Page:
Pagan Book of the Dead
An extensive look at the cartography and folklore of the afterlife worlds as seen by our ancestors
• Examines how ancient European cultures viewed the beyond, including the Blessed Isles of early Greek and Celtic faith, the Hebrew Sheol, Hades from Homer’s Odyssey, Hel and Valhalla of the Norse, and the Aralu of Babylon
• Shows how medieval accounts of journeys into the Other World represent the first recorded near-death experiences
• Connects medieval afterlife beliefs and NDE narratives with shamanism, looking in particular at psychopomps, power animals, the double, the fetch, and what people bring back from their journeys to the spirit realms
Charting the evolution of afterlife beliefs in both pagan and medieval Christian times, Claude Lecouteux offers an extensive look at the cartography and folklore of the afterlife worlds as seen by our ancestors. Exploring the locations and topographies of the various forms taken by Hell, Purgatory, and Heaven, he examines how ancient European cultures viewed the beyond, including the Blessed Isles of early Greek and Celtic faith, the Hebrew Sheol, the pale world of Hades from Homer’s Odyssey, Hel and Valhalla of the Norse, and the Aralu of Babylon, the land where nothing can be seen. The author also explores beliefs in Other Worlds, lands different from our own that are not the afterlife but places where time flows differently and which are inhabited by fantastic or supernatural beings such as fairies or dwarfs.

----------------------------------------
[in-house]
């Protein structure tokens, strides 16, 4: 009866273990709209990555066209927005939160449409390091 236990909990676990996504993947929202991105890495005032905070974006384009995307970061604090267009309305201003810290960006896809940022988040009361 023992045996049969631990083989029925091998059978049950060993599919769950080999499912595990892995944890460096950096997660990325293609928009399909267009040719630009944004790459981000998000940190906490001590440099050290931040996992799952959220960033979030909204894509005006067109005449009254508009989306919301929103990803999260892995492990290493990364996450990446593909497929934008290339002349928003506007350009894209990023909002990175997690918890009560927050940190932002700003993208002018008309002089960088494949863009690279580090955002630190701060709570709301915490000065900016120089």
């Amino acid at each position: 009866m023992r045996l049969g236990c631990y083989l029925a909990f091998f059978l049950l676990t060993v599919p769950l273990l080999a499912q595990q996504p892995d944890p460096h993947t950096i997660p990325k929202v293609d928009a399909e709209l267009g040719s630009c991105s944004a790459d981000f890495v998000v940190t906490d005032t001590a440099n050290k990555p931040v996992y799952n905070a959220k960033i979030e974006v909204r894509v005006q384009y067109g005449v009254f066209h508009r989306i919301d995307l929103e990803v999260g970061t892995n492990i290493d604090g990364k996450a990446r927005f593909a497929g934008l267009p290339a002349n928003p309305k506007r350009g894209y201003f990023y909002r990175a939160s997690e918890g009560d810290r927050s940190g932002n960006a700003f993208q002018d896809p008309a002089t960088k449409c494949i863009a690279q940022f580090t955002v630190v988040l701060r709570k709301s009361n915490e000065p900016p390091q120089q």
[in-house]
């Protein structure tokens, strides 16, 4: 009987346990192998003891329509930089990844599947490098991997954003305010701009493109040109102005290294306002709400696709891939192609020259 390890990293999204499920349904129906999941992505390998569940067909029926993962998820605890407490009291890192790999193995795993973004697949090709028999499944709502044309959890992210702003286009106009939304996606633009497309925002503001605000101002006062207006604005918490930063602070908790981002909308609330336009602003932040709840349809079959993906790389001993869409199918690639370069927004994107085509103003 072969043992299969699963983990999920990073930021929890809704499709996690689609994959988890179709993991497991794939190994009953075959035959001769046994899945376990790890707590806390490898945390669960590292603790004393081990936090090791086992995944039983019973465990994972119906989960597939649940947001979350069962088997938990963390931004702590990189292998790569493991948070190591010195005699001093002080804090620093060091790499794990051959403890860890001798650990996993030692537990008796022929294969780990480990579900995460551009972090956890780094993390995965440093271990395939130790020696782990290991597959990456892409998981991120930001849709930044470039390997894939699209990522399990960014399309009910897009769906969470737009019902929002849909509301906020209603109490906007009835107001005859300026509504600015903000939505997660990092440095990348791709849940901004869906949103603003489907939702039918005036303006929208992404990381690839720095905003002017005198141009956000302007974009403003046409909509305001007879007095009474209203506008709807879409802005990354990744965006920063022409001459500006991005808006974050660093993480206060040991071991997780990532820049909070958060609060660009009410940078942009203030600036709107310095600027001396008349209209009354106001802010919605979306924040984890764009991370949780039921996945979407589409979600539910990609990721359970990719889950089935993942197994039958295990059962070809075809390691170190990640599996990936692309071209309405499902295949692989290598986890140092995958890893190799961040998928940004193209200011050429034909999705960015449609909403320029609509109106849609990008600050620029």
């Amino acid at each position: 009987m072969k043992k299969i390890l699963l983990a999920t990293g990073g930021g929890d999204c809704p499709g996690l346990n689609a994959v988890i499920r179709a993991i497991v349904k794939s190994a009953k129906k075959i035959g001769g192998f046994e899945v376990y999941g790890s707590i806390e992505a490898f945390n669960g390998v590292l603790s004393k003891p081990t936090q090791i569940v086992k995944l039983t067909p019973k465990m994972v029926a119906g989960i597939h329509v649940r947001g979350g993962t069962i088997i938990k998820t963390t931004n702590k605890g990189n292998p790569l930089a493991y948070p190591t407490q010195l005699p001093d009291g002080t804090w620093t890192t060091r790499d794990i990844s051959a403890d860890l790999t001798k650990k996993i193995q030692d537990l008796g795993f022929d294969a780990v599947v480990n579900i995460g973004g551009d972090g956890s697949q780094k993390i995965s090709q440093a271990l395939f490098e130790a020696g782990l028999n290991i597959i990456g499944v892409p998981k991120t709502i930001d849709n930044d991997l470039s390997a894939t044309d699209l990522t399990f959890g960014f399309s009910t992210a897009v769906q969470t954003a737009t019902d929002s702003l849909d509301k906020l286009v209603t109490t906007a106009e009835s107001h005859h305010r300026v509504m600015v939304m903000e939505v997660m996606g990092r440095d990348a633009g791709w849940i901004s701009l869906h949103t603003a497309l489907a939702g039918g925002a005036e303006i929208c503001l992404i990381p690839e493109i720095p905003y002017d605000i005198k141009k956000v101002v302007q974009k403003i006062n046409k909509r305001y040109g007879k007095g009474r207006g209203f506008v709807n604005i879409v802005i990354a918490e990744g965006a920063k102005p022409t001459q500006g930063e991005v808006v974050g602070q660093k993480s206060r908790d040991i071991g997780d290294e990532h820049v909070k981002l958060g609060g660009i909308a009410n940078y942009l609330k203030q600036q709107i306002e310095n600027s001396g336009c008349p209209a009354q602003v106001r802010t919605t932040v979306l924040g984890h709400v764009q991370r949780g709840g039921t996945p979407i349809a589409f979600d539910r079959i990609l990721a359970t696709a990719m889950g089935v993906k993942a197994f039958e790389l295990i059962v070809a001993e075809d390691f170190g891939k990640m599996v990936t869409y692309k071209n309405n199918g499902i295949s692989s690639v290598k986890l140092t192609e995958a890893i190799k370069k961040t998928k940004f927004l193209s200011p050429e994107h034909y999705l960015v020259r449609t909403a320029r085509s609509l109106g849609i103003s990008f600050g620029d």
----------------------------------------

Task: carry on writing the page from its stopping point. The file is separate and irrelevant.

Sharing medieval tales of journeys into the beyond, Lecouteux shows how these accounts represent the first recorded near-death experiences (NDEs) and examines how they compare with modern NDE narratives as well as the work of NDE researchers like Raymond Moody. In addition, he also explores tales of out-of-body experiences, dream journeys, and travels made by a double or fetch and connects these narratives with shamanism, looking in particular at psychopomps, power animals, and what people bring back from their journeys to the spirit realms.
Analyzing the afterlife beliefs of the Middle Ages as a whole, Lecouteux concludes with a collection of medieval afterlife-related traditions, such as placing polished stones in the coffin so the departed soul can find its way back to friends and family at those times of the year when the veil between the worlds grows thin.
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